Written by acclaimed playwright and journalist Sophie Treadwell, Machinal (released in 1928) was inspired by the real-life case of a woman named Ruth Snyder, who brutally murdered - along with her lover Henry Gray - her husband. Machinal, though, tells the story of a young woman who works as a stenographer and lives with her mother. Although she acts in a way one would expect for a woman (she even marries her boss, whom she hates), she is deeply unhappy. When she has an affair with a younger man who she actually loves, she decides that she should marry her husband, which she does, is subsequently caught, and ultimately is sentenced to death by electrocution.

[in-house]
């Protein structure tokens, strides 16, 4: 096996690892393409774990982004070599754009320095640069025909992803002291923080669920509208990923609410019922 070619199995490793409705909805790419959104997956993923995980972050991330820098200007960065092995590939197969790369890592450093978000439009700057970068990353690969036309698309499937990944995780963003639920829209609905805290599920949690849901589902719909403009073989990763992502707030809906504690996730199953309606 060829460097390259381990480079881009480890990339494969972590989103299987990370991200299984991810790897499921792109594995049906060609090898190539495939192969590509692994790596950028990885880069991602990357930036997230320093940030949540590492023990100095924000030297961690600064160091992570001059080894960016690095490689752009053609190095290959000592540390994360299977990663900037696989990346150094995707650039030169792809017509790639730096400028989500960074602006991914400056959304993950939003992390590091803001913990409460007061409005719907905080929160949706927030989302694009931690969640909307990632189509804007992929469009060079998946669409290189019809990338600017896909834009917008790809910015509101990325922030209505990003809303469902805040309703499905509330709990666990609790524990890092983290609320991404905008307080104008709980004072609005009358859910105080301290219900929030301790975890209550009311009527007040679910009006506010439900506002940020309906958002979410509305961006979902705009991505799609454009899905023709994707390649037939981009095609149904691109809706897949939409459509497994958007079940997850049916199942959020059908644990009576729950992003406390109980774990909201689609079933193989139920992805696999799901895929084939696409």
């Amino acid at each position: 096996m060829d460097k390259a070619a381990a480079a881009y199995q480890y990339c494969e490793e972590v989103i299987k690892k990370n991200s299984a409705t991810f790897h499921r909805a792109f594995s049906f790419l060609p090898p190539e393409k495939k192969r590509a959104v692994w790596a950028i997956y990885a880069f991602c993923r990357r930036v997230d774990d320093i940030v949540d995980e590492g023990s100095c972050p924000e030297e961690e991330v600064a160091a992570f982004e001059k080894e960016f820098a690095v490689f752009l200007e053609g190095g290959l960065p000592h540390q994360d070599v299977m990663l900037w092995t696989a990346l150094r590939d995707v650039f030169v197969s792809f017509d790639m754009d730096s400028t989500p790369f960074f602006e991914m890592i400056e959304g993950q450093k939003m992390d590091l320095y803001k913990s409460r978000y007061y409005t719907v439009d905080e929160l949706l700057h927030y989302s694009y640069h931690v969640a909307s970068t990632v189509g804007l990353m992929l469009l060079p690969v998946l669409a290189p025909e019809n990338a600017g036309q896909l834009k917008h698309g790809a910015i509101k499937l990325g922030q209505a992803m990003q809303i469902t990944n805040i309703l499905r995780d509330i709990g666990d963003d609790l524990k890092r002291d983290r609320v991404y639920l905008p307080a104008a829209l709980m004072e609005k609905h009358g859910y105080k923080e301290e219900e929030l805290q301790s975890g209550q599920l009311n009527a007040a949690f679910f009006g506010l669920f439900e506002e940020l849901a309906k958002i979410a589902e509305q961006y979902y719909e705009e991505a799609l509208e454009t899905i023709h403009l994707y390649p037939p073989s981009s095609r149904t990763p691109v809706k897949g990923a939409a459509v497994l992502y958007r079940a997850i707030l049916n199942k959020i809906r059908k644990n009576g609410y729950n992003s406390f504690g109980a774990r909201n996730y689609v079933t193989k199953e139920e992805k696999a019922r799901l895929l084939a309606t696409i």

Considered one of the best and most important expressionist plays in theater, Machinal received good reviews when it was released. Perriton Maxwell of Theater Magazine called Machinal "the most enthralling play of the year," also saying that "Machinal transcends the drab drama of the police court; it has a quality one finds it difficult to define, a beauty that cannot be conveyed in words, an aliveness and reality tinctured with poetic pathos which lift it to the realm of great art, greatly conceived and greatly presented."